Bulgarian officials say they are prepared to increase patrols and complete a razor-wire fence along its border with Turkey to prevent any new flood of migrants.
"We are ready to protect the country's border in the way provided for in our legislation," Defense Minister Stefan Yanev told the AFP news agency during a visit to Malko Tarnovo, a town on Bulgaria’s southeastern border with Turkey.
He added, however, that the border for now is calm and that illegal border-crossing attempts have declined over the past two months.
The comments on March 18 come after Turkey threatened to send 15,000 refugees to the European Union in an escalating diplomatic spat with the bloc.
Bulgaria, which is involved in a separate diplomatic dispute with Ankara, could bear the brunt of any new refugee influx because of its 270-kilometer border with Turkey.
Bulgaria has assailed Ankara for its open support for Dost, a party representing the country’s 200,000-strong ethnic Turkish minority, calling it "direct interference in Bulgarian domestic affairs."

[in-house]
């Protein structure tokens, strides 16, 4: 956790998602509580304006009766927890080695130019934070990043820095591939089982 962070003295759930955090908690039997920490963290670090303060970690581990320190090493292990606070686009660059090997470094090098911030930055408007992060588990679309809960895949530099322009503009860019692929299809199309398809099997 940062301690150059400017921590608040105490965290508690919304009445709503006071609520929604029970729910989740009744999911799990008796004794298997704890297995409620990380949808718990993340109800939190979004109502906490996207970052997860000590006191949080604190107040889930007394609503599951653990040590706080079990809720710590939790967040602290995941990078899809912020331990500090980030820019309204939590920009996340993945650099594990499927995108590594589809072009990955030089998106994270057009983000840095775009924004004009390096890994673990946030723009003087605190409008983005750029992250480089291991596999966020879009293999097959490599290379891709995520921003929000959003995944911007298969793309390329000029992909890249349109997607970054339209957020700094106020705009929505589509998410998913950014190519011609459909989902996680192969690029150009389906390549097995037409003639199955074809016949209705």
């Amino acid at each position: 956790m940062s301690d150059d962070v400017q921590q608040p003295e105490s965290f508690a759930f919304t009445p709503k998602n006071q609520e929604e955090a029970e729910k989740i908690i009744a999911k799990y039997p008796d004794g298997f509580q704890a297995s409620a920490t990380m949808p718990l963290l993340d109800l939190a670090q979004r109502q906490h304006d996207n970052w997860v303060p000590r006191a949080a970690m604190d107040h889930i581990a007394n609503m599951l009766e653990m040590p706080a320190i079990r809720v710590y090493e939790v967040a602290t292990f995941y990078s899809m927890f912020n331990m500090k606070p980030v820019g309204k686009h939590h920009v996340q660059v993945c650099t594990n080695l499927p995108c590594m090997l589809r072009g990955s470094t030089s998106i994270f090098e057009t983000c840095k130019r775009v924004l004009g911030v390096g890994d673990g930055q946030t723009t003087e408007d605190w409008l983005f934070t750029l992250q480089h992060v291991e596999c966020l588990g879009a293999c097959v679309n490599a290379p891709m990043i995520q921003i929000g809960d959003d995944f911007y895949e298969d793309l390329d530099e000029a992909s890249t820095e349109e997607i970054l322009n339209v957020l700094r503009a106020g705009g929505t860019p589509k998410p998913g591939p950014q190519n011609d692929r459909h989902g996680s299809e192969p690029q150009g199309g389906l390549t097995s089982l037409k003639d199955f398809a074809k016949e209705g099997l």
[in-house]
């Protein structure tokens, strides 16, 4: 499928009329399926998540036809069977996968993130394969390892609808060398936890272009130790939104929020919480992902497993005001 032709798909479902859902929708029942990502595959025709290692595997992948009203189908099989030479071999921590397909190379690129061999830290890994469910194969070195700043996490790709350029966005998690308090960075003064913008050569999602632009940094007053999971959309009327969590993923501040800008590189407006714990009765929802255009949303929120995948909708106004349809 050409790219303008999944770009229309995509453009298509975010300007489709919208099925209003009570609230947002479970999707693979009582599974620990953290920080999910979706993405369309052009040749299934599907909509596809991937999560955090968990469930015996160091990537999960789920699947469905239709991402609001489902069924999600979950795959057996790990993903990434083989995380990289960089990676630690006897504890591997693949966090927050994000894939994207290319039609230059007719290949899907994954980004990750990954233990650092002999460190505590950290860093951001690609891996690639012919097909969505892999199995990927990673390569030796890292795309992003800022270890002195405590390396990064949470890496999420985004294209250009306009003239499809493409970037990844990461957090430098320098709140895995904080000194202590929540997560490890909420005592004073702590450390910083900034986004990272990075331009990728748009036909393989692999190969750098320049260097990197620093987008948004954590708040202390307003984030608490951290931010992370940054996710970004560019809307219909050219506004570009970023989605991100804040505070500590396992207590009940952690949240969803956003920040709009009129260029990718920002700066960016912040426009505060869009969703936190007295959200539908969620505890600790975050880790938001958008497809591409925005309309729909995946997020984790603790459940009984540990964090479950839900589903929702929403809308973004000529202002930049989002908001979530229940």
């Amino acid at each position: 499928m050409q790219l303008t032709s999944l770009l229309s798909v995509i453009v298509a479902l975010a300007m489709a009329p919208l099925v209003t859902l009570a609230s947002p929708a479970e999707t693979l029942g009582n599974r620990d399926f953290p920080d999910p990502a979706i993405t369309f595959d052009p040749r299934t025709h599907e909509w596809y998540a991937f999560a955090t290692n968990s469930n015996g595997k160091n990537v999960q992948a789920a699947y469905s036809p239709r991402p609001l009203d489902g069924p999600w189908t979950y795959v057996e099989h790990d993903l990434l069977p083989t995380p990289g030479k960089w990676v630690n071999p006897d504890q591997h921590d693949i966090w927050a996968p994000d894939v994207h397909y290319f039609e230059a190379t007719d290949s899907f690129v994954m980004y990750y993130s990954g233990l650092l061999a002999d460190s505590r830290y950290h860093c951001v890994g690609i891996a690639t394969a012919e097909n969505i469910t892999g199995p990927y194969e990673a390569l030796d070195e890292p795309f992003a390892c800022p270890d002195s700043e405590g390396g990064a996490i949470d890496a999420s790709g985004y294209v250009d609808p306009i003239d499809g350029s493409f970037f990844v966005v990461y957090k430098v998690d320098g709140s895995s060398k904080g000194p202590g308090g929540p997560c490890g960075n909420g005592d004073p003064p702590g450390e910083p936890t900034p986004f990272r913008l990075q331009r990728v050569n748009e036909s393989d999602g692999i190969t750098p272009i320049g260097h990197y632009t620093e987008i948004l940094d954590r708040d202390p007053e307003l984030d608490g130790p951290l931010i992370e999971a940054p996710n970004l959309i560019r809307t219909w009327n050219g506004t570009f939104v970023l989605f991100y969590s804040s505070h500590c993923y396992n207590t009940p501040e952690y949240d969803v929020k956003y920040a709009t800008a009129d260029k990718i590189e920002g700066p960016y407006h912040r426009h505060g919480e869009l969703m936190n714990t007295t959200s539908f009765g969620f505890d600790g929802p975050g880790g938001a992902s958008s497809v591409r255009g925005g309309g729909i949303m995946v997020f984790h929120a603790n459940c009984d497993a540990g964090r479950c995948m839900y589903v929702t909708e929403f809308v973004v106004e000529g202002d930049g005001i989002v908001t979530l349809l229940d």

Dost is competing in the Bulgarian general elections for the first time.
Meanwhile, the Netherlands, France, Austria, Germany, and other countries have blocked Turkish ministers from holding rallies ahead of an April referendum in Turkey that would increase President Recep Tayyip Erdogan's powers.
Many European countries have large ethnic Turkish populations who are eligible to vote in the referendum.
The dispute led Ankara to threaten to end a 2016 deal with the EU to stem the flow of migrants crossing into Europe.
Defense Minister Yanev said during his visit to the border that his aim was "to inspect the new protective barriers and assess and update the plans for protecting the border."
Bulgaria last year built 200 kilometers of razor-wire fences to block Syrian, Afghan, and other migrants, and it deployed 200 additional security forces to patrol the border.
Yanev said a further 24 kilometers of barriers would be completed by May.
With reporting by AFP, BTA, and Newsweek